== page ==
“Firenado” Over Bourbon-filled Kentucky Pond

This happened in 2003, but the unlikely confluence of events and a video of it are something special. The Weather Channel has the footage.  
First, lightning struck a Jim Beam storage facility. The resulting fire led to a bourbon spill, and 800,000 gallons of the whiskey spilled into a retention lake and burned. The storm wasn’t over, though, and a small tornado swept the flames up into a “firenado,” or a whirlwind of fire. It’s a rare occurrence,and even rarer to catch one on video. A spill of that much bourbon -well, that’s just tragic.

Natural Camouflage: How to Disappear in the Wilderness

First, strip naked. Then rub wet mud all over your body.
Well, not right now. This is all about how to use natural materials to disguise yourself from visual observation. Creek Stewart is a wilderness survival expert. In the past, he’s brought us 10 survival uses for a cell phone and a tampon. Now, at The Art of Manliness, he shows us how to disappear like Rambo did in First Blood Part 2.
You can read his full instructions here. The wet mud is a foundation. Apply loose debris, such as leaves and twigs, before it dries. Roll around on the ground, because that’s what you’re trying to look like. You’ll find this method makes you so invisible that even animals will unknowingly approach you. Stewart writes:
A few years back while giving natural camo a stab while hunting I actually had a squirrel run down the tree I was leaning against and eat a nut while sitting on my leg. I kid you not. I could tell he knew something wasn’t quite right but he had no idea he was sitting on a human! It was an amazing experience and that squirrel was delicious (just kidding, I didn’t kill him). And, yes, at that distance I could tell it was a “him.”

A Near-Fireproof Tree

Botanist Bernabe Moya and his brother, environmental engineer Jose Moya, are tree experts who were studying an experimental forest in Andilla, Spain. In 2012, a fire swept through and destroyed the 50,000-acre plot. That was a heartbreaker.
But amid the devastation, they saw a sign of hope: a stand of 946 Mediterranean cypress trees, each taller than a two story house, that formed a perfectly square patch of green in the scorched landscape.
Bernabe Moya and his brother Jose couldn’t believe their eyes. And when they told their colleagues about the strange phenomenon, they couldn’t believe it either.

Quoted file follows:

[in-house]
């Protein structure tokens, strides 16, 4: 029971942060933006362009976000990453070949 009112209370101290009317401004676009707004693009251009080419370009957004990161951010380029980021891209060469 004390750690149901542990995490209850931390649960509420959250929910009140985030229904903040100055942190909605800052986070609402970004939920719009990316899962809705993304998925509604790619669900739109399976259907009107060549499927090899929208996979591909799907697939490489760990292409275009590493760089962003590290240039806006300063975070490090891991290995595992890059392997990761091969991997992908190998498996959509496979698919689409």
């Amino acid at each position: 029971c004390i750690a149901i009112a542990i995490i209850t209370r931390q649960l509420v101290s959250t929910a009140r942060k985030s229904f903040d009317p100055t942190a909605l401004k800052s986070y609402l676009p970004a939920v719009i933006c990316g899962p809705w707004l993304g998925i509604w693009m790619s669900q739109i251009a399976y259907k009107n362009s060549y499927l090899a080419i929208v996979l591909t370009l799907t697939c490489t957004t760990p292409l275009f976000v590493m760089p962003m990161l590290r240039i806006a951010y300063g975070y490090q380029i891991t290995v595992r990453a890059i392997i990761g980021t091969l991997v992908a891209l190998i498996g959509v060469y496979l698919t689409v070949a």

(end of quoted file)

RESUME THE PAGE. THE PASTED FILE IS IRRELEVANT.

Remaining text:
“We will have to find out what really happened,” Raúl de la Calle of the Official Association of Technical Forest Engineers told the Madrid-based newspaper El Pais in 2012. “The cypress is not a very combustible species, but to the point that it doesn’t burn at all. … There is no such thing as a fireproof tree.”
It’s true that the Mediterranean cypress can be burned, but it isn’t easy to do. The Moya and other scientists identified several factors that contribute to the cypress’s ability to withstand forest fires. That led to the idea of growing the trees specifically to protect forests. By planting firebreaks, or carefully planned areas of cypress trees among a forest, fires might be contained to small areas instead of spreading wildly. There are pros and cons to the plan, as you can imagine. Read about the unique Mediterranean cypress at the Washington Post.

Hapless racing pigeon twice attacked by hawks saved from drowning in sea by paddle boarder

A racing pigeon twice attacked by hawks has been rescued from the sea by a paddle boarder. Tory Pigott was out with friends when she spotted the injured pigeon off Devon's south coast at Ladram Bay. The hapless bird had originally set off from Dorset a month before, but was found injured in Plymouth and nursed back to health and released again.
The pigeon was thought to have been attacked by a hawk. Racing pigeon enthusiast Terry Luscombe, from Plymouth, looked after the bird for three weeks and "got him back to fitness" before releasing him on Monday to return to Hertfordshire. Ms Pigott said: "We suddenly heard a flapping sound in the water and saw this pigeon desperately trying to crawl up the side of the rocks."
She jumped into the water to rescue the pigeon which was "completely sodden" and "distressed" with a cut to its neck. Ms Pigott then used the pigeon's identification number to trace the bird's owners, Ray Eccles and his son Brendan from Baldock, near Stevenage in Hertfordshire.
Brendan Eccles said the pigeon was released in a race from Blandford, Dorset, on 01 August and should have been home "in a few hours". He said the four-month-old pigeon could have become disoriented and headed in the wrong direction. Mr Luscombe said it appeared from the cut to the pigeon's neck he had been the victim of a second hawk attack that resulted in him landing in the water. Ray Eccles eventually sent a courier to collect the bird.
There's a news video here.